When I started university, I found myself struggling to maintain a healthy and active lifestyle. I felt so overwhelmed with school and the pressure to get high grades that most of my time was spent sitting indoors studying. I have always been against the idea of living a sedentary lifestyle, but there I was doing exactly that. I knew I needed to be more active but for some reason I couldn’t bring myself to maintain a consistent exercise routine. Even though this goal was important to me (being physically healthy), it constantly felt so out of reach.
Goals play a central role in our behaviour and our performance. In fact, a major factor underlying motivation is goal setting. But as many of us have experienced for ourselves, simply having a goal isn’t always enough to provide the motivation needed to activate behaviour geared towards it. So, how can we go about increasing motivation to reach our goals?
If your goals always seem to feel out of reach, changing the way you set your goals can greatly impact your motivation towards achieving them. Many of our goals tend to be very broad, subjective, and abstract which makes them challenging to translate into actual behaviour. Research suggests that effective performance occurs when people set goals that are SMART:
What are you trying to accomplish and what are the specific actions you need to take in order to accomplish it? By breaking the larger goal down into smaller, concrete actions to carry out, it’s easier to remain consistent in working towards that goal. More importantly, completing small tasks provides us with a sense of accomplishment that increases our motivation to continue working towards our goals.
For example: Keeping my abstract goal of being physically healthy in mind, I can set a more concrete goal like running a half marathon. To successfully accomplish this larger goal, I would need to break it down into specific daily, weekly, and monthly actions (like setting a detailed 12-week training schedule).
There should be some source of information that indicates progress and/or whether a goal has been achieved. When goals are quantifiable and we can determine how well we’re doing, we’re more likely to stay on track towards accomplishing them.
For example: By setting up a training schedule to run a half marathon, I can quantify my progress each week as I slowly increase the distance (amount of kilometers) I’m able to run for.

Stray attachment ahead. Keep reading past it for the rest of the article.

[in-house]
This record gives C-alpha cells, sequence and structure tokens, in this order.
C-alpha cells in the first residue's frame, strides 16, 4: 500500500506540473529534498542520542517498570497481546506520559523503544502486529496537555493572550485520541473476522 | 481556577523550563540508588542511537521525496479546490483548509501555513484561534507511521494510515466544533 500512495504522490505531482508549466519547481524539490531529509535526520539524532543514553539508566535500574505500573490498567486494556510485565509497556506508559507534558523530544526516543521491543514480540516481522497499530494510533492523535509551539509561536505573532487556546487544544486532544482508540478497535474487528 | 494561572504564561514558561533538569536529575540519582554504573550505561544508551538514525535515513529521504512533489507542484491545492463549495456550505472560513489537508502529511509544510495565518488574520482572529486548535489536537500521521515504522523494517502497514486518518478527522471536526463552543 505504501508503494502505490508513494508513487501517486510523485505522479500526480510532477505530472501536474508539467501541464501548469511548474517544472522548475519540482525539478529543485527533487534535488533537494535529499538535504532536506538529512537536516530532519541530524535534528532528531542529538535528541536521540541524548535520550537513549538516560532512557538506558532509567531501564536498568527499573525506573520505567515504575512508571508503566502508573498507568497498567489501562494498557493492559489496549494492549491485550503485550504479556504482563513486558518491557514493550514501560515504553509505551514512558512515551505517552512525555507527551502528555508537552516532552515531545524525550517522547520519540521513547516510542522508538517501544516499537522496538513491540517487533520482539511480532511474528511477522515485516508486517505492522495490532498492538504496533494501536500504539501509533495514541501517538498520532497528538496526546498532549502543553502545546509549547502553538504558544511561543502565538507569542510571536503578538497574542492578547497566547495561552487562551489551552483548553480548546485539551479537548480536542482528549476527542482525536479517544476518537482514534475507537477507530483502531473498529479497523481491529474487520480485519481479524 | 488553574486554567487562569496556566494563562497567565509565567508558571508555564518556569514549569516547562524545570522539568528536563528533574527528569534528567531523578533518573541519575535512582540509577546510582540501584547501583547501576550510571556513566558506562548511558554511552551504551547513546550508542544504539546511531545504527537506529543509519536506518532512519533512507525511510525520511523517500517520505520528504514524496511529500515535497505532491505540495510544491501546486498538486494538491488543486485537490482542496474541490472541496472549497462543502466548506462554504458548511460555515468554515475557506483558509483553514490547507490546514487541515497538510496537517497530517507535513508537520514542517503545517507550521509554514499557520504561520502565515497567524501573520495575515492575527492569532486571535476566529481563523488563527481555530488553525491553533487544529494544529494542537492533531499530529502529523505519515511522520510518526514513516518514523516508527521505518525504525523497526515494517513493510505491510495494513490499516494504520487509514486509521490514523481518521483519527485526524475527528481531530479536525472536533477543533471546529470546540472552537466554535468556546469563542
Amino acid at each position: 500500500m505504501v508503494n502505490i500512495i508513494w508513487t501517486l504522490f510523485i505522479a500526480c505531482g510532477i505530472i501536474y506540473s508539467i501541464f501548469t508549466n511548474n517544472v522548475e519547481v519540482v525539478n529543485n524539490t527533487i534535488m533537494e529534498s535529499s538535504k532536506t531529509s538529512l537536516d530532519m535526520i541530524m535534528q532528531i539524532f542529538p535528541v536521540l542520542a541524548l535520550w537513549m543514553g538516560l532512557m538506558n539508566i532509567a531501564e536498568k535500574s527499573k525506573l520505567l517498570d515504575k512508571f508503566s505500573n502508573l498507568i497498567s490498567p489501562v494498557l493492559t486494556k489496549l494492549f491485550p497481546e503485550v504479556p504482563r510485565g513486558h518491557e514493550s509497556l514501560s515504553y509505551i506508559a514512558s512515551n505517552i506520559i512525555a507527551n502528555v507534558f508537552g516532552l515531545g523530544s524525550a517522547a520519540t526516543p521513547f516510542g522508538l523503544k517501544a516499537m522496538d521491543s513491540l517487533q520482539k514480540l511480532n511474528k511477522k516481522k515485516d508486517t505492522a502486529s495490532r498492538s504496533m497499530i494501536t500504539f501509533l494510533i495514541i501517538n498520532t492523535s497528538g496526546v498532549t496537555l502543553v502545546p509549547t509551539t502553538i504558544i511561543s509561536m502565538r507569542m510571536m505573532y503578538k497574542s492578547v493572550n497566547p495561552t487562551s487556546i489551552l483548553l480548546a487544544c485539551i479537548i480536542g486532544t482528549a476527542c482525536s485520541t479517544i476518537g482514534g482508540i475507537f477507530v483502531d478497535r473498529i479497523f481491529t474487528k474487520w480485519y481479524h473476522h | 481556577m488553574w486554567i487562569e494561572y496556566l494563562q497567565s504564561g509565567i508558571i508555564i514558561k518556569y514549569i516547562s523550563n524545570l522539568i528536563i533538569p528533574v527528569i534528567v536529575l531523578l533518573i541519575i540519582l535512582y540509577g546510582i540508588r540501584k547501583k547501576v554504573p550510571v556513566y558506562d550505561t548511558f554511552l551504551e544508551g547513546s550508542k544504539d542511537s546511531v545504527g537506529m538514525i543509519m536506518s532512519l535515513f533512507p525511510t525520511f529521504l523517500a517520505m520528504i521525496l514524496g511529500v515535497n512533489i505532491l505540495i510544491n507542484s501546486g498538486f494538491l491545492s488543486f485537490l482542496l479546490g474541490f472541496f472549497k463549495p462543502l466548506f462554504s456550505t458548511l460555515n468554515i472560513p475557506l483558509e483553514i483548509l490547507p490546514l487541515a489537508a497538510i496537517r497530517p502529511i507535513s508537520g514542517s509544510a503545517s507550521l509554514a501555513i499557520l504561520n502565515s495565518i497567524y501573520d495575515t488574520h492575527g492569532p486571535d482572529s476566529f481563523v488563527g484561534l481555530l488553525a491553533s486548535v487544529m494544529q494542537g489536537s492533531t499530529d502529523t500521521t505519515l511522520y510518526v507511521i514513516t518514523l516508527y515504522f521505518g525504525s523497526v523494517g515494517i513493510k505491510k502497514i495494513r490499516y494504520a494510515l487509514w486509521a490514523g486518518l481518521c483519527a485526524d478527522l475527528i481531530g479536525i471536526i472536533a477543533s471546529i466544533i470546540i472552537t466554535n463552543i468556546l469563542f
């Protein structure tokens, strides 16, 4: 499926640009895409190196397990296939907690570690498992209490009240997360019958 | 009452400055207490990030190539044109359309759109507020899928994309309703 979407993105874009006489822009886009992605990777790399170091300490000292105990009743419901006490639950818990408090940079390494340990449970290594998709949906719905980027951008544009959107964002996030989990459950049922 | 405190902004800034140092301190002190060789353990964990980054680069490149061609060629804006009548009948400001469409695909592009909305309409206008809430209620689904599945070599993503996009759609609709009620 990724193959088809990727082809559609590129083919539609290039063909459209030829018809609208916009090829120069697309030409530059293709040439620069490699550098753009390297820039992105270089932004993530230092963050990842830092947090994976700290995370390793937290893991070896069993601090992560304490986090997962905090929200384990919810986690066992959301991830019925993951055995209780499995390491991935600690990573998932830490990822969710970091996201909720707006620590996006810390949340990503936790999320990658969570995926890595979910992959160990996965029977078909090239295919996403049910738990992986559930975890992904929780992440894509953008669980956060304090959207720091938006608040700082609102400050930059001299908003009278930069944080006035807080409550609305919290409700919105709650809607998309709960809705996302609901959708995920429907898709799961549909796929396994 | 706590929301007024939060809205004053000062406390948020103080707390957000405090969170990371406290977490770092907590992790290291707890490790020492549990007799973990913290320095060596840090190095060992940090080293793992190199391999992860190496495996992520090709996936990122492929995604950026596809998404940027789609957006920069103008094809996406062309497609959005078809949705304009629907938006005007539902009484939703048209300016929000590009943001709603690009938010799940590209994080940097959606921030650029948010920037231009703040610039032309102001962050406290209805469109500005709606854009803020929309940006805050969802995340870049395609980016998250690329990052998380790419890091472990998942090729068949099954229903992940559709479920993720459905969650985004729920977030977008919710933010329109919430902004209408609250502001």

It is important for a goal to be attainable otherwise we’re unlikely to stay motivated. Ideally, the goal should be achievable but also challenging. If it’s too easily attained, it can undermine ambition so there is a just-right balance that needs to be established here.
Example: Given that I am not an experienced runner, starting off with the goal to run a marathon would be too overwhelming for me and I would probably give up since it wouldn’t feel attainable. Instead, making my goal to run a half marathon is still incredibly challenging but a lot more feasible, giving me just the right balance to feel motivated.
It’s important to set realistic goals that you are actually willing and able to work toward. It’s always good to be ambitious but within reason. Do you have the necessary skills and resources to achieve your goals?
Example: It would probably not be realistic for me to train for a half marathon during the winter if I don’t have access to a treadmill/gym.
Establishing a time frame for accomplishing your goal not only makes the goal more concrete but increases its motivational impact. When you give yourself a deadline to complete tasks or set up a time frame in which you want to get certain tasks done, you’re more likely to follow through and achieve your goal.
Example: Establishing a 12-week time frame to run a half marathon and breaking down smaller goals to progress towards within each week of this time frame makes it more likely that I will remain consistent and ultimately achieve the larger goal.
Mastery goals involve a motivation to develop one’s competence and master an activity/quality whereas performance goals involve a motivation to validate one’s competence/perform well compared to others. Research suggests that focusing on mastery goals (rather than performance goals) produces better motivation and performance.
In one study, participants performed a task with different goals. One group was told that the goal was to develop their cognitive ability through the task (mastery goal), whereas the other group was told that their goal was to demonstrate their ability relative to other participants (performance goal). Results found that performance goals were helpful for short-term learning but mastery goals were much more effective for long-term learning.
Creating SMART goals allows us to transform our goals into concrete actions that we can engage in consistently. In my case, setting a structured exercise schedule that allowed me to improve my athletic ability and progress towards achieving a challenging goal gave me the opportunity to truly carry out my abstract ideal of being physically healthy. More importantly, with each minor accomplishment, I felt even more motivated to stick to my exercise schedule because I felt increasingly confident in my ability to achieve the larger, more challenging goal.
An important factor in attaining a goal involves self-efficacy which is a type of self-confidence one has about their competence and capability in accomplishing tasks. As we continue to engage in the actions required to achieve our goals, we experience a sense of accomplishment and confidence that motivates us to progress towards our objectives. This propels us into a positive feedback cycle whereby we successfully achieve our challenging goals, which improves our sense of self-efficacy and gives us greater motivation to work towards other goals.